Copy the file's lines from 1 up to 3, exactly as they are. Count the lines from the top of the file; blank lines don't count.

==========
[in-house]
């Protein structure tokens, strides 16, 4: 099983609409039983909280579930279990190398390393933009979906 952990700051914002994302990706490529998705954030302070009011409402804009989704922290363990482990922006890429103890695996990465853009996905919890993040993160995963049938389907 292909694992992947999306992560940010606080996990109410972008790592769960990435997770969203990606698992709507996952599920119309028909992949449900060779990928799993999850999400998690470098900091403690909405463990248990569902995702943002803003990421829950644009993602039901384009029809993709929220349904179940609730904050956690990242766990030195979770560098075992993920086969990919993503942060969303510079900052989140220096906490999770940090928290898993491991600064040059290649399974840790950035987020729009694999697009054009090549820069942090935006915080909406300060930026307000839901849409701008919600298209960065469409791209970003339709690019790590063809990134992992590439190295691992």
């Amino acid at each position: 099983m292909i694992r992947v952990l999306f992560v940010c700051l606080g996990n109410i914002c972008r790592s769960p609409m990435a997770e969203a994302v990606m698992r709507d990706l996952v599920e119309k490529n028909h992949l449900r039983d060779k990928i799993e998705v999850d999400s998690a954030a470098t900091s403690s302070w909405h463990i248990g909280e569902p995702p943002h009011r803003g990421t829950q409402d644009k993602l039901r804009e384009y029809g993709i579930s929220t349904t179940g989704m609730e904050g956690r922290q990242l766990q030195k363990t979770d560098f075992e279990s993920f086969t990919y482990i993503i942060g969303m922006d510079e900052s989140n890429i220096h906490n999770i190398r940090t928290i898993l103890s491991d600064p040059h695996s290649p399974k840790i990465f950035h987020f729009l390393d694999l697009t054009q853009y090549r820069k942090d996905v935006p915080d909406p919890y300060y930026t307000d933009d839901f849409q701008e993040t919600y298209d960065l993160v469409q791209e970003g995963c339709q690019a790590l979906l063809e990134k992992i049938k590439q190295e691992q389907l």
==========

[in-house]
């Protein structure tokens, strides 16, 4: 099983609409039983909280579930279990190398390393933009979906 952990700051914002994302990706490529998705954030302070009011409402804009989704922290363990482990922006890429103890695996990465853009996905919890993040993160995963049938389907 292909694992992947999306992560940010606080996990109410972008790592769960990435997770969203990606698992709507996952599920119309028909992949449900060779990928799993999850999400998690470098900091403690909405463990248990569902995702943002803003990421829950644009993602039901384009029809993709929220349904179940609730904050956690990242766990030195979770560098075992993920086969990919993503942060969303510079900052989140220096906490999770940090928290898993491991600064040059290649399974840790950035987020729009694999697009054009090549820069942090935006915080909406300060930026307000839901849409701008919600298209960065469409791209970003339709690019790590063809990134992992590439190295691992």
């Amino acid at each position: 099983m292909i694992r992947v952990l999306f992560v940010c700051l606080g996990n109410i914002c972008r790592s769960p609409m990435a997770e969203a994302v990606m698992r709507d990706l996952v599920e119309k490529n028909h992949l449900r039983d060779k990928i799993e998705v999850d999400s998690a954030a470098t900091s403690s302070w909405h463990i248990g909280e569902p995702p943002h009011r803003g990421t829950q409402d644009k993602l039901r804009e384009y029809g993709i579930s929220t349904t179940g989704m609730e904050g956690r922290q990242l766990q030195k363990t979770d560098f075992e279990s993920f086969t990919y482990i993503i942060g969303m922006d510079e900052s989140n890429i220096h906490n999770i190398r940090t928290i898993l103890s491991d600064p040059h695996s290649p399974k840790i990465f950035h987020f729009l390393d694999l697009t054009q853009y090549r820069k942090d996905v935006p915080d909406p919890y300060y930026t307000d933009d839901f849409q701008e993040t919600y298209d960065l993160v469409q791209e970003g995963c339709q690019a790590l979906l063809e990134k992992i049938k590439q190295e691992q389907l």